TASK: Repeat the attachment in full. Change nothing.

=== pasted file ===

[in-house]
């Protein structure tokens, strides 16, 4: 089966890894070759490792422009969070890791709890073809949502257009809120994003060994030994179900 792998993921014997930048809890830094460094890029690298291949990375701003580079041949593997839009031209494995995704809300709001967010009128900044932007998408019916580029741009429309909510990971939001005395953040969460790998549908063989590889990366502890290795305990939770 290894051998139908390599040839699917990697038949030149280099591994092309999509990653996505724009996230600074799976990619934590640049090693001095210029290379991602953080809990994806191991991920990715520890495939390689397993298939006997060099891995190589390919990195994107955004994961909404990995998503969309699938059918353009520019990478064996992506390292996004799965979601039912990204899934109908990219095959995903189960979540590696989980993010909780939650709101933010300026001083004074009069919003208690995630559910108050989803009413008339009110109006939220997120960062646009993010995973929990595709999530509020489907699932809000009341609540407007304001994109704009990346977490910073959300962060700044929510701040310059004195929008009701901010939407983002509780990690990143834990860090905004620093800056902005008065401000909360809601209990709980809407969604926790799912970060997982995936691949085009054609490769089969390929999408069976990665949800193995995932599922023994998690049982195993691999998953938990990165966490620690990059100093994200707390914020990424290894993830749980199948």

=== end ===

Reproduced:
[in-house]
């Protein structure tokens, strides 16, 4: 089966890894070759490792422009969070890791709890073809949502257009809120994003060994030994179900 792998993921014997930048809890830094460094890029690298291949990375701003580079041949593997839009031209494995995704809300709001967010009128900044932007998408019916580029741009429309909510990971939001005395953040969460790998549908063989590889990366502890290795305990939770 290894051998139908390599040839699917990697038949030149280099591994092309999509990653996505724009996230600074799976990619934590640049090693001095210029290379991602953080809990994806191991991920990715520890495939390689397993298939006997060099891995190589390919990195994107955004994961909404990995998503969309699938059918353009520019990478064996992506390292996004799965979601039912990204899934109908990219095959995903189960979540590696989980993010909780939650709101933010300026001083004074009069919003208690995630559910108050989803009413008339009110109006939220997120960062646009993010995973929990595709999530509020489907699932809000009341609540407007304001994109704009990346977490910073959300962060700044929510701040310059004195929008009701901010939407983002509780990690990143834990860090905004620093800056902005008065401000909360809601209990709980809407969604926790799912970060997982995936691949085009054609490769089969390929999408069976990665949800193995995932599922023994998690049982195993691999998953938990990165966490620690990059100093994200707390914020990424290894993830749980199948």